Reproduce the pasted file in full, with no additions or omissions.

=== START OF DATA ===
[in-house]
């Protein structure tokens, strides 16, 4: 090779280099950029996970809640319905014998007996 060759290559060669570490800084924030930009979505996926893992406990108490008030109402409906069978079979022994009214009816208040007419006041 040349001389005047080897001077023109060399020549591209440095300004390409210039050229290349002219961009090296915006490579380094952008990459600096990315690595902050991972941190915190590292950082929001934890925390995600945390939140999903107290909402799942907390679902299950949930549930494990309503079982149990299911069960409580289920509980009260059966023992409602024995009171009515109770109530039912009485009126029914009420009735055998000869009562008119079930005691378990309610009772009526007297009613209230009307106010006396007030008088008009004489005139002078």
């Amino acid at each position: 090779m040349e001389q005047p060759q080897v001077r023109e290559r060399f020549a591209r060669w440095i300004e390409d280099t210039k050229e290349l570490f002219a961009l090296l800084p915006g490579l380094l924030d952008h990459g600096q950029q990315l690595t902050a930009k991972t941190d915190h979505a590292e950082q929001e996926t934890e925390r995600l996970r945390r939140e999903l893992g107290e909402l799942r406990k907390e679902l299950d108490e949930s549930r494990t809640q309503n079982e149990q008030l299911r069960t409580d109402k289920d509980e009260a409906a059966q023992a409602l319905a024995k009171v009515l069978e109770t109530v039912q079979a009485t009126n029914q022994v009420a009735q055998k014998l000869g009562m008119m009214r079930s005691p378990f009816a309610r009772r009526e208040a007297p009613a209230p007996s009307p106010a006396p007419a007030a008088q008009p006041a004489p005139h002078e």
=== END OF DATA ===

[in-house]
């Protein structure tokens, strides 16, 4: 090779280099950029996970809640319905014998007996 060759290559060669570490800084924030930009979505996926893992406990108490008030109402409906069978079979022994009214009816208040007419006041 040349001389005047080897001077023109060399020549591209440095300004390409210039050229290349002219961009090296915006490579380094952008990459600096990315690595902050991972941190915190590292950082929001934890925390995600945390939140999903107290909402799942907390679902299950949930549930494990309503079982149990299911069960409580289920509980009260059966023992409602024995009171009515109770109530039912009485009126029914009420009735055998000869009562008119079930005691378990309610009772009526007297009613209230009307106010006396007030008088008009004489005139002078």
């Amino acid at each position: 090779m040349e001389q005047p060759q080897v001077r023109e290559r060399f020549a591209r060669w440095i300004e390409d280099t210039k050229e290349l570490f002219a961009l090296l800084p915006g490579l380094l924030d952008h990459g600096q950029q990315l690595t902050a930009k991972t941190d915190h979505a590292e950082q929001e996926t934890e925390r995600l996970r945390r939140e999903l893992g107290e909402l799942r406990k907390e679902l299950d108490e949930s549930r494990t809640q309503n079982e149990q008030l299911r069960t409580d109402k289920d509980e009260a409906a059966q023992a409602l319905a024995k009171v009515l069978e109770t109530v039912q079979a009485t009126n029914q022994v009420a009735q055998k014998l000869g009562m008119m009214r079930s005691p378990f009816a309610r009772r009526e208040a007297p009613a209230p007996s009307p106010a006396p007419a007030a008088q008009p006041a004489p005139h002078e």